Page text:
Queue the most inaccurate, unofficial and potentially error-ridden simulation of all-time.

Important to note: I’ve used the data I have gathered for Global Min Vol Equities instead of global market-cap weighted equities. But the general overlay of SG Trend as a 60% addition should give a very rough estimate as to what sequence of returns could potentially look like over an extended period of time. 

And the long-term results?

320 basis points of total domination from the Return Stacked 60/40 over the Milquetoast 60/40

15/22 years of better annual performance from the Return Stacked 60/40 versus the Milquetoast 60/40

Additionally, the Return Stacked 60/40 had one less negative year overall and a worst overall year that was less significant as well.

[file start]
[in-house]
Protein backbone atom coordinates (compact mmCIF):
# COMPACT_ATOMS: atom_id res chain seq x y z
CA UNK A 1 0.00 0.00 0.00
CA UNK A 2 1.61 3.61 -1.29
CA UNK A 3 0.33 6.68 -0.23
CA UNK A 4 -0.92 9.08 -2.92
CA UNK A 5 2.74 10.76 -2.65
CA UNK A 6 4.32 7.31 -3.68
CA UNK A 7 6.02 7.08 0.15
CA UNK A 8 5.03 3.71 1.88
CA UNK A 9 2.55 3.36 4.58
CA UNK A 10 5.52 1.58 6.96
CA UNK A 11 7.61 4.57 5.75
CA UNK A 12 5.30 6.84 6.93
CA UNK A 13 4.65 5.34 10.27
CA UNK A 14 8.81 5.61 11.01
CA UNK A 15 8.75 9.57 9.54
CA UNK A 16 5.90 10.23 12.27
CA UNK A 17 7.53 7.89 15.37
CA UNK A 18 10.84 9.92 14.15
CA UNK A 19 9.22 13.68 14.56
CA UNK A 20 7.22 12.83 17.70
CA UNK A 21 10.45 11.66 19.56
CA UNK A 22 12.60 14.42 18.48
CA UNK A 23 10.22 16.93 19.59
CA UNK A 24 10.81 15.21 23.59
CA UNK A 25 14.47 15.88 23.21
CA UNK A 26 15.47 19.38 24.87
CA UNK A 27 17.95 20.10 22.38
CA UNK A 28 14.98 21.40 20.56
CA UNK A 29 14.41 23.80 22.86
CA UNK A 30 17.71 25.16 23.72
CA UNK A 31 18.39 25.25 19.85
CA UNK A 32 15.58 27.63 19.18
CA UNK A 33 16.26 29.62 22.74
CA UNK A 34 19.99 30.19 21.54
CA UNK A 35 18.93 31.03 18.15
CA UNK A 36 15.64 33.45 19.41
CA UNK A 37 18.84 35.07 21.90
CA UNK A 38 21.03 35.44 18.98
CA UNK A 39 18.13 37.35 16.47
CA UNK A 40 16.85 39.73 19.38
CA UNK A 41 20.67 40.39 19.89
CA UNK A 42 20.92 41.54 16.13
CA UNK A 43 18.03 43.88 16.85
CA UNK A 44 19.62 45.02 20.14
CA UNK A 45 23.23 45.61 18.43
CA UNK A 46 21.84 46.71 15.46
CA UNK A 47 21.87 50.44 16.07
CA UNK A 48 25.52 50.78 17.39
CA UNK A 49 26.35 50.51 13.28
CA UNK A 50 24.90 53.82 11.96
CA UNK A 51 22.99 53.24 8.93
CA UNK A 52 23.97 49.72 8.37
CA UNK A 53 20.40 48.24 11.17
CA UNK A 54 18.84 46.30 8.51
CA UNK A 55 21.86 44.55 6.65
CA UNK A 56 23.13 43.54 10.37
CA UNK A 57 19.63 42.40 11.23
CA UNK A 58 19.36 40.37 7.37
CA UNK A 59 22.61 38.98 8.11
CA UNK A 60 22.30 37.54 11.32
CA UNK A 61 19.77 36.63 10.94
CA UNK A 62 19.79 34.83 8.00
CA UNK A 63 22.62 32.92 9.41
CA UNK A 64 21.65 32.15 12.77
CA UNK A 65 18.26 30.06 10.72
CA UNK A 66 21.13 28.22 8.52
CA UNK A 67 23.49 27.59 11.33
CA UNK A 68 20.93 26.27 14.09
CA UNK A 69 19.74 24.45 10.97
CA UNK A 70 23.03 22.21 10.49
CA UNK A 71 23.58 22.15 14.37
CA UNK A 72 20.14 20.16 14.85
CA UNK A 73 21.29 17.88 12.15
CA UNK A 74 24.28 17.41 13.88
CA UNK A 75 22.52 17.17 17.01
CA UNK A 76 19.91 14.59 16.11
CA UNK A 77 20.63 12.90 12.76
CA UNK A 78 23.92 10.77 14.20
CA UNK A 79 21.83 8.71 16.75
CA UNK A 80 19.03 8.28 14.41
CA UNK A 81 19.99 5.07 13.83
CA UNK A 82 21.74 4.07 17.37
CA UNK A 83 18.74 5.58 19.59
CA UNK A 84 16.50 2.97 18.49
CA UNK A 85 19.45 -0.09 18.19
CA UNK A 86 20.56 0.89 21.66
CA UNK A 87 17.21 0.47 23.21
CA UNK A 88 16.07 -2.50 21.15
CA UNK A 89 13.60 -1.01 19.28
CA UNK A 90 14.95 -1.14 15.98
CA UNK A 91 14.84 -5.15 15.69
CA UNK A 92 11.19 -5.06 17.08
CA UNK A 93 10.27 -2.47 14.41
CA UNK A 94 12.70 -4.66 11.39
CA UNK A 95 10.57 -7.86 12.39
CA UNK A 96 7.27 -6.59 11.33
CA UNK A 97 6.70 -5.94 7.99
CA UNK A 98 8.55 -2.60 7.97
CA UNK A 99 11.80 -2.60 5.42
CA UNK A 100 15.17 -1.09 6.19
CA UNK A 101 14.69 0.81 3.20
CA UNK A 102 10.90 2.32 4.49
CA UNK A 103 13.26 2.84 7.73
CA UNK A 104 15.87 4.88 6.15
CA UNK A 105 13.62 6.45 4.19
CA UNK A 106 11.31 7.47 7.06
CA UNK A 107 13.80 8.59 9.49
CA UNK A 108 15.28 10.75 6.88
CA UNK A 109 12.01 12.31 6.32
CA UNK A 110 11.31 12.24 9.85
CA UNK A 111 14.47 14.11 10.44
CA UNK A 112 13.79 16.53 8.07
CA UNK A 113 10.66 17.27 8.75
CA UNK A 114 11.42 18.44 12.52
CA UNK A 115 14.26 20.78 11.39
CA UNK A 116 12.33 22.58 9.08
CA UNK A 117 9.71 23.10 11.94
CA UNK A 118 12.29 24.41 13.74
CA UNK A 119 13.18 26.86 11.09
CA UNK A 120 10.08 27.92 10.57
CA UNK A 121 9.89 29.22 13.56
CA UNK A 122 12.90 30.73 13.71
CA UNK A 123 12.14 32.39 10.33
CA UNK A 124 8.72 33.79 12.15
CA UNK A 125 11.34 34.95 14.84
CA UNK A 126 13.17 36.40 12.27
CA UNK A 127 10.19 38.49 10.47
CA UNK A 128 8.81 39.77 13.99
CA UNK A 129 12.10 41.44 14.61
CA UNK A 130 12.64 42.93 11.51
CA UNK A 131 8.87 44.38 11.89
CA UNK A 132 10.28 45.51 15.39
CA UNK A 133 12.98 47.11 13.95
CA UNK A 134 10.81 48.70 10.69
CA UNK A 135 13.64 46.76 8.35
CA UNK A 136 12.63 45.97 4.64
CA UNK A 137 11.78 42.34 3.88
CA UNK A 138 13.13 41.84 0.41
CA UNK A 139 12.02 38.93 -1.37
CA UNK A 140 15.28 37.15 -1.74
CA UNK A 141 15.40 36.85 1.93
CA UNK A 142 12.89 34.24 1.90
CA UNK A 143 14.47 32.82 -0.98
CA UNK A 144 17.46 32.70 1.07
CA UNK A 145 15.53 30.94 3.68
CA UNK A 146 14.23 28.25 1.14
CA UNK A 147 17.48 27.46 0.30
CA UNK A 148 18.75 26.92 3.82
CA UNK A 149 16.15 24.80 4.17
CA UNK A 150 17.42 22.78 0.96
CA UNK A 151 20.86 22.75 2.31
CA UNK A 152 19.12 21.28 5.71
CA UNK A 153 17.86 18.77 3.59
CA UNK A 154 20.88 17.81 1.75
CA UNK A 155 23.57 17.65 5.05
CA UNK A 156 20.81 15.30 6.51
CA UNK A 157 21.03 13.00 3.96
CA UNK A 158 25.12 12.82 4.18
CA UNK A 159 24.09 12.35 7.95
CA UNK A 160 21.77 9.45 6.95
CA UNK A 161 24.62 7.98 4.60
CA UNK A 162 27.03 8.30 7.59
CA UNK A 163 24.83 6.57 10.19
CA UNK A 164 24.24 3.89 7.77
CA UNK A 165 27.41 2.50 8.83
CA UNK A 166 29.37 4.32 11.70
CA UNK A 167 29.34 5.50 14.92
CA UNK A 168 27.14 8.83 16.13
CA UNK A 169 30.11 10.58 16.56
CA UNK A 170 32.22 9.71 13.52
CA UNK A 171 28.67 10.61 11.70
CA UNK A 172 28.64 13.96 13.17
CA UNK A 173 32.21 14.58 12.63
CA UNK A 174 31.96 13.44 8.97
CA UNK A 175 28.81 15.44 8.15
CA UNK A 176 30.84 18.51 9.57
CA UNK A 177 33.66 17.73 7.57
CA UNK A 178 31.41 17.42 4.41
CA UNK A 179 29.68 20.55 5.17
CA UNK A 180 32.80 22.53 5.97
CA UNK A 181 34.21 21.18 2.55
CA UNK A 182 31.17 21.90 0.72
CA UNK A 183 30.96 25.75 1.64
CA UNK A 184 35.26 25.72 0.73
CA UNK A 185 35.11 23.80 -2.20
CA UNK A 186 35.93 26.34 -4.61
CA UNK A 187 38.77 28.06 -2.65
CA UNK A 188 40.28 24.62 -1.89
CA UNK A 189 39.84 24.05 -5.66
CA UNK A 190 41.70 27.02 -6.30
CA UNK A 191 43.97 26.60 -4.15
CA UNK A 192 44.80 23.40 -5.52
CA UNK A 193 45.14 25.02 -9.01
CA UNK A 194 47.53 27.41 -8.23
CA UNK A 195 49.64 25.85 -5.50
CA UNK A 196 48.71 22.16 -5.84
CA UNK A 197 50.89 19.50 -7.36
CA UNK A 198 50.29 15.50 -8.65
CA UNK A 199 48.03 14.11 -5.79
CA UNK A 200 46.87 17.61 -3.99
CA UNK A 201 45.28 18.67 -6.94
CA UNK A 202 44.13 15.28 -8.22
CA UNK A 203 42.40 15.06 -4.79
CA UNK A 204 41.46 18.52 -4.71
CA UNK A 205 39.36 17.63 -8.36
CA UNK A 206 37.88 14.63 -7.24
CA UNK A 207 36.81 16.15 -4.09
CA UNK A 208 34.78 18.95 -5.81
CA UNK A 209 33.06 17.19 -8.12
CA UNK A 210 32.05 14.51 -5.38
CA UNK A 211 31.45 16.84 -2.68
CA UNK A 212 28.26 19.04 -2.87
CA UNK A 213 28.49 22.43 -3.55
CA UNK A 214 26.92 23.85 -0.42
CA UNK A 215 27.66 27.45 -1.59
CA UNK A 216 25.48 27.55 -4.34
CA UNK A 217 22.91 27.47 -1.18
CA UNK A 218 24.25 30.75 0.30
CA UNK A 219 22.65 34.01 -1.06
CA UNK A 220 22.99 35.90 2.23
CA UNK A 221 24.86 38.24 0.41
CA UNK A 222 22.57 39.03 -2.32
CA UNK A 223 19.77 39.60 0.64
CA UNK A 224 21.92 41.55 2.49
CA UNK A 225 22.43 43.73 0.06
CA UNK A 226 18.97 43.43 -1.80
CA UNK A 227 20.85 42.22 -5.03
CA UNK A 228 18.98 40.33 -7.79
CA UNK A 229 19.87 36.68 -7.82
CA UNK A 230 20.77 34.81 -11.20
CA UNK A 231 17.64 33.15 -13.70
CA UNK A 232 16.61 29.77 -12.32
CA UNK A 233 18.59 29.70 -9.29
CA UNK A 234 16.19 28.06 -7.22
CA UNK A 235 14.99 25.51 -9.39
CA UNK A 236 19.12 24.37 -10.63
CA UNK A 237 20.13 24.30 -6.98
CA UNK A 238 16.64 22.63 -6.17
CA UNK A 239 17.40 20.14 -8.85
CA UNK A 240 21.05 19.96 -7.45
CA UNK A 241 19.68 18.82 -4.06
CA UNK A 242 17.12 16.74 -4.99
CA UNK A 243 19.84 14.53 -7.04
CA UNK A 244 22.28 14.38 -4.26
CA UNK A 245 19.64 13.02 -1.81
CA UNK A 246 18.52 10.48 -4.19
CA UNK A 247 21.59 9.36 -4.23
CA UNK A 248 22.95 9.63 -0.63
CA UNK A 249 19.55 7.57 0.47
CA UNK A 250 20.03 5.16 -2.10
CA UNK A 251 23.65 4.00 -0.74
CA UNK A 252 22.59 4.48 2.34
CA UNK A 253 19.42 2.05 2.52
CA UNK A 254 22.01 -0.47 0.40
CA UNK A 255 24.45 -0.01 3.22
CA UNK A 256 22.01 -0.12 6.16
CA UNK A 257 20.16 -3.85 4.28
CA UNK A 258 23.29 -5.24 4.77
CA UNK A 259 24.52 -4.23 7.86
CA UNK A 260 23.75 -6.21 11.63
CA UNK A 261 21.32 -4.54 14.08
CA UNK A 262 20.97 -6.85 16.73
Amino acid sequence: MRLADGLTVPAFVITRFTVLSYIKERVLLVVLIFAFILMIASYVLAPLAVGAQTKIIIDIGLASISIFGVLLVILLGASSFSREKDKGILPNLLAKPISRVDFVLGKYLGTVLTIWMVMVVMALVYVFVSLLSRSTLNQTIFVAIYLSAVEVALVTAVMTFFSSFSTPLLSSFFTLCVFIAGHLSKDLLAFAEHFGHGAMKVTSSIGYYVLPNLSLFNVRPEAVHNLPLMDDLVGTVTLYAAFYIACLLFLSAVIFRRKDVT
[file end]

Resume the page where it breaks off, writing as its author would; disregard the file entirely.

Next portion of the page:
No jarring negative years that equity-only investors are accustomed to over time.

Basically a masterclass of better performance and enhanced stability overall.

If you’re still convinced the Milquetoast 60/40 is a better option than the Return Stacked 60/40 I’ve got no words for you gentle kind soul.

You’re on a raft all by yourself.

Return stacking dosas while traveling in India
Return stacking dosas while traveling in India

Return Stacking Branding

In many ways return stacking is a branding stroke of genius.

Think of all the fun ways you’ve stacked things together in your life over the years.

Lego stacking was awfully fun as a kid. You could create anything you wanted with enough imagination.

Building a house, brick by brick, is a stacking procedure that ultimately leads to a home.

Return Stacked thalis in India
Return Stacked thalis in India

It’s even fun to be a greedy when it comes to stacking.